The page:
It's always a bit messy getting ready for an exhibition. Assessing which work looks stronger, fresher. Which paintings work best together. Which paintings to frame and which to show but unframed. And measuring everything (twice) before placing an order at Isis Creative Framing.
I'm showing two new sets of abstract watercolour paintings - Landscripts, and Visual Haiku - from 20th May, during Oxfordshire Artweeks 2017. And by then, the studio will look nothing like this. With an open studio exhibition, it's a bit of a dilemma, whether to leave it looking like a work space with paintings on show amid all the paraphernalia and materials. Or whether to tidy up, clean paint splashes off the walls, and go for something more gallery-like. I'm plumping for the latter because, at the moment, the most pressing question is: where am I going to hang it all?
It'll be the first time I've used my current studio for an exhibition, and the challenge is how to maximise the hanging space. Until two days ago, the answer was going to be thin sheets of MDF, painted white, covering up the shelving. With a lot of drilling to get the nails in. And then more drilling if a painting doesn't look as if it's in the right place, once it's up. It happens. But a few days ago, my mum said, 'Pegboard?'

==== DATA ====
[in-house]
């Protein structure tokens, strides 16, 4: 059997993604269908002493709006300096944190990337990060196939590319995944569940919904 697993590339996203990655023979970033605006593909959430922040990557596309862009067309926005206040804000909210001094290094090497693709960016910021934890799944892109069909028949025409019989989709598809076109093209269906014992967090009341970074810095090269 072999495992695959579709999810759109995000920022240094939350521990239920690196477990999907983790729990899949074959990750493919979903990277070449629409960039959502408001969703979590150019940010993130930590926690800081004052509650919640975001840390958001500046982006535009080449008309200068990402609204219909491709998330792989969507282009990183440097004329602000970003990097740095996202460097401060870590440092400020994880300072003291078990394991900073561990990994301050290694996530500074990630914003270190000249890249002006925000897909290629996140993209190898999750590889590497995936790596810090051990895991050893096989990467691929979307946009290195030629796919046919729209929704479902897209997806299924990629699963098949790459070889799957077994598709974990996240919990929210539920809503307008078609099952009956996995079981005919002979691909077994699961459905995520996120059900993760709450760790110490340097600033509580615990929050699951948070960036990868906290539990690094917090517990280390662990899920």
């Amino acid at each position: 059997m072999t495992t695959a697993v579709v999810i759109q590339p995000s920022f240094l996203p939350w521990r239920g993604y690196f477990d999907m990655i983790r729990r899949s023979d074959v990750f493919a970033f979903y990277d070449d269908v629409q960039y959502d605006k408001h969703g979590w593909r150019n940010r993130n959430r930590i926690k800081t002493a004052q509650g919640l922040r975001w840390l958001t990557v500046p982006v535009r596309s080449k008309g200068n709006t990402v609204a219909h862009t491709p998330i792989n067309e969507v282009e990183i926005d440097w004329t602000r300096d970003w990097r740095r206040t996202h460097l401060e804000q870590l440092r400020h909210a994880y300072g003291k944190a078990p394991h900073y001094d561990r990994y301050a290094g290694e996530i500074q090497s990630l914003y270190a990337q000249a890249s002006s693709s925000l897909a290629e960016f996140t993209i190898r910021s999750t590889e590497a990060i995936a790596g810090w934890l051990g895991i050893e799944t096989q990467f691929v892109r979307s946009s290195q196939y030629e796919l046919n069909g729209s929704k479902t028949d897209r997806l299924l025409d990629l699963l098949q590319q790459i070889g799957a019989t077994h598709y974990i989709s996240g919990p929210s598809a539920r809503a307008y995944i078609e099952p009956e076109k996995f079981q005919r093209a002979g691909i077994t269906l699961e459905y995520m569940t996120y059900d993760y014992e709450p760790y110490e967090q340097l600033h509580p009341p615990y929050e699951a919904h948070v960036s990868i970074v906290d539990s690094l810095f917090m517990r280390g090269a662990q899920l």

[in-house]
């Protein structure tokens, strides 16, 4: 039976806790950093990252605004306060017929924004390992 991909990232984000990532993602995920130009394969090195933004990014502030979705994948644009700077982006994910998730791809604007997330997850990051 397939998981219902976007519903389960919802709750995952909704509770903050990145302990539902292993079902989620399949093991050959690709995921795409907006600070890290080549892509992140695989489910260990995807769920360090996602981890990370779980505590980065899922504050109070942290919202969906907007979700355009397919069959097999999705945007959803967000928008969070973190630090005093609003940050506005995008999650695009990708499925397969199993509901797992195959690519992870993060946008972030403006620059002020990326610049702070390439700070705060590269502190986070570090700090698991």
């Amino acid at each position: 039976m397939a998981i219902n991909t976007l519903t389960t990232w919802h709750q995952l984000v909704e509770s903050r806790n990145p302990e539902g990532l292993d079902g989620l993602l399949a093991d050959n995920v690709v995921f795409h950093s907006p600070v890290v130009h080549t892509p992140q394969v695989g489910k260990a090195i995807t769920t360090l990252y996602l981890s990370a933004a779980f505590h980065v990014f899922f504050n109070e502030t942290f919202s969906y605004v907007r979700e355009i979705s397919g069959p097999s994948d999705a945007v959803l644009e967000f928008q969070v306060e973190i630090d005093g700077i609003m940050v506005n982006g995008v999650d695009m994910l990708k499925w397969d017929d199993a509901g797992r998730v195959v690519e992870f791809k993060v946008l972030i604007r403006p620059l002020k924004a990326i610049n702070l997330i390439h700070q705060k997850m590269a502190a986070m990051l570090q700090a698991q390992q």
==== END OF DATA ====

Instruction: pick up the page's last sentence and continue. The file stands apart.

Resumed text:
The answer is pegboard, with moveable hooks, to turn shelving into useful hanging real estate. This means less drilling, more flexibility. And you can even get white pegboard, which would save me several layers of emulsioning 5m of shelving.
Pegboard turns out to be surprisingly tricky to get hold of, despite being on trend again, in a retro sort of way. It was last on trend on the garage walls of childhood. Now it's all over Pinterest. Rapidly re-thinking how to do the exhibition, I found the one place in the whole country with white pegboard in stock - thank you Chiltern Timber - and got the order in today.